Rules tight for disclosing information on students


The Mirror

As students return to classes in September, parents will have paperwork to fill out, including whether the school district can give their child’s information to groups ranging from the news media to military recruiters.

Federal Way Public Schools parents will fill out a two-sided document with contact information that includes age, grade, language spoken at home, address, phone number, who to contact in an emergency and whether the student rides a bus, walks or gets there in a car.

The district uses that information in case there is an emergency or a need to contact the parents. However, other groups can have access to the student’s directory information, including military recruiters, the media, PTA-type groups and police.

Information isn’t given to private companies unless there is a contract with the district, according to the district.

The federal No Child Left Behind (NCLB) act requires districts to give the contact information to military recruiters if parents don’t prohibit it in writing. Recruiters request high school students’ information since they are close to enlistment age.

Districts that refuse to give the information would lose their federal funding. However, private schools are not obligated to give information to recruiters if they do not receive federal dollars.

The NCLB states if parents don’t make a choice, they waive the right to who can request their children’s contact information. Directory information can include age, photograph, address, telephone number, date and place of birth, weight and height of athletes, diplomas, awards and the most recent school attended.

The number of names released in Federal Way vary. Names of more than 120 students from Federal Way High School were released to military recruiters. At Decatur and Thomas Jefferson high schools, the numbers were much higher –– 427 and 481, respectively.

District officials don’t know why Federal Way High’s number was lower –– the schools have about the same student populations –– except that more FWHS parents declined to allow their children’s names be released.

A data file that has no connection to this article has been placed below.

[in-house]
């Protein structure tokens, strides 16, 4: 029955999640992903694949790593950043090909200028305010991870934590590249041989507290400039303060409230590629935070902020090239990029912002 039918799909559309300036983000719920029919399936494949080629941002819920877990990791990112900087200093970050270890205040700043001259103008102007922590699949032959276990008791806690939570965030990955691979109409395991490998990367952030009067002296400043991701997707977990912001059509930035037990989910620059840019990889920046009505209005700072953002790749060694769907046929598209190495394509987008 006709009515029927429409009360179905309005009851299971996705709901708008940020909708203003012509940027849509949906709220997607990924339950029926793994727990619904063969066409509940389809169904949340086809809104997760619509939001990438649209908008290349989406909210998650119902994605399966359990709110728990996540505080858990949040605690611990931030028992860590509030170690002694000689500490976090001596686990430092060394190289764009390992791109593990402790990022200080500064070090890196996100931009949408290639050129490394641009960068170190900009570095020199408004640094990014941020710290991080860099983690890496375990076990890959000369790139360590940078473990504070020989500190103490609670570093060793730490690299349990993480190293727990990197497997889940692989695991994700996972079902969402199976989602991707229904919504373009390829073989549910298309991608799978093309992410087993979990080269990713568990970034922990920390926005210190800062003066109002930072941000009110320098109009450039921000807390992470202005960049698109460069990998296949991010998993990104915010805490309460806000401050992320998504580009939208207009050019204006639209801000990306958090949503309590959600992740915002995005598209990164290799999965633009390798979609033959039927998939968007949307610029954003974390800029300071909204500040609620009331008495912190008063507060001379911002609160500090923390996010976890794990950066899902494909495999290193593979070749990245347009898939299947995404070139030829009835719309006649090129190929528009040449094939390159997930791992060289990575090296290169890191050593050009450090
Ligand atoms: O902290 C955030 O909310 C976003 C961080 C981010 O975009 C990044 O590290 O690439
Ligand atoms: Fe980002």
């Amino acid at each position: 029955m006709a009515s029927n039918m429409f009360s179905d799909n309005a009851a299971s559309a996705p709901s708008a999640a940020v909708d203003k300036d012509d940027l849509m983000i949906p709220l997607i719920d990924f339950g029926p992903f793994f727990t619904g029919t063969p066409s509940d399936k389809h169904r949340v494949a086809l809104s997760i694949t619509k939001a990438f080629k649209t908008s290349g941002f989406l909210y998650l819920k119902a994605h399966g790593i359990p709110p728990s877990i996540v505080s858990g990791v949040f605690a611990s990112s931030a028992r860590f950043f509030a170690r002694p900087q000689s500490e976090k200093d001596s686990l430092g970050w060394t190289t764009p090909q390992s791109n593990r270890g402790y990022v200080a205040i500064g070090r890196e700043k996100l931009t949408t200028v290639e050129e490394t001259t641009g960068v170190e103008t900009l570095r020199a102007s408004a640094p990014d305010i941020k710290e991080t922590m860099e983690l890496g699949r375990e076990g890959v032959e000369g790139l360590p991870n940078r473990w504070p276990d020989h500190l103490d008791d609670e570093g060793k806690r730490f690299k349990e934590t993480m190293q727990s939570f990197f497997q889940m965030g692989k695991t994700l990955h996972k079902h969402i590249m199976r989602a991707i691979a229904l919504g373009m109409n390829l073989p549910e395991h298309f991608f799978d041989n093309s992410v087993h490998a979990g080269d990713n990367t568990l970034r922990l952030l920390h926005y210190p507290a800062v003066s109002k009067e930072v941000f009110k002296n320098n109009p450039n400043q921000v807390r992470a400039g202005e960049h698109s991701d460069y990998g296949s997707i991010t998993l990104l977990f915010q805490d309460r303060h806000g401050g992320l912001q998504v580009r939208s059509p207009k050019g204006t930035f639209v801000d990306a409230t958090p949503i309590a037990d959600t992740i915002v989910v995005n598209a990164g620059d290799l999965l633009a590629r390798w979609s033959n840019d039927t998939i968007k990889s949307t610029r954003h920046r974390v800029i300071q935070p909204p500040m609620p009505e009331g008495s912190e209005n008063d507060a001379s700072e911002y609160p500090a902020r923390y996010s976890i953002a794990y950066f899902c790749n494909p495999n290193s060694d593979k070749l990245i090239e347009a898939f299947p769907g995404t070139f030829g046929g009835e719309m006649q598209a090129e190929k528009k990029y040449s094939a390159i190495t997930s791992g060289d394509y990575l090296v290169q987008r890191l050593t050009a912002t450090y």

Each school district can determine how it will notify parents, guardians and adult students about releasing the directory information.

School districts giving student directory information to military recruiters is nothing new. Before the NCLB was enacted in 2001, districts were obligated to give the same information to recruiters. The difference was before NCLB altered the K-12 education landscape, districts could refrain from giving information if the parent didn’t make the choice on the emergency card. Since 2001, the districts can no longer withhold the information from recruiters or other organizations that might request it.

Douglas Smith, who’s with the Army’s recruiting division, said the federal law’s impact on military recruiters has been the few schools that denied access to their students’ contact information now have to provide it.

He said he doesn’t know if the law has helped the Army’s recruitment numbers.

Federal Way schools give parents two choices: Either agree that all of the groups the district lists can have access to the directory information, or none of them.

District officials explained that giving parents two choices was the result of advice from lawyers.

But not every district interprets NCLB and the Federal Educational Rights and Privacy Act –– another federal law that directs districts about what student information is public –– like Federal Way. Tacoma Public Schools will have four choices in the fall:

• A blanket order not to release information with the parent’s permission.

• Don’t let the students have access to the Internet.

• Don’t allow the student to be videotaped or photographed for television, newspapers or district publications without parental consent.

• Don’t release contact information to military recruiters.

Tacoma Public Schools’ general counsel, Susan Schreuers, explained through a district spokeswoman that the options on the district’s form were so parents have a clear understanding of what they’re being asked.

The Tacoma district gives parents the option after signing the form to agree to release their children’s contact information for a one-time events like a press photo, district publication or a teacher’s research. However, parents don’t have that option with the military recruiting selection or access to the Internet.

The Auburn School District has seven options for parents to deny information: Military recruiters, colleges and universities, youth groups, scholarship grantors, parent-student organizations, the media and anyone the parents specifically name.

Chris Burton, director of legal services at the Auburn district, said the multiple choices reflect good customer service to parents. Feedback from parents has been positive, he said.

Staff writer Mike Halliday: 925-5565,

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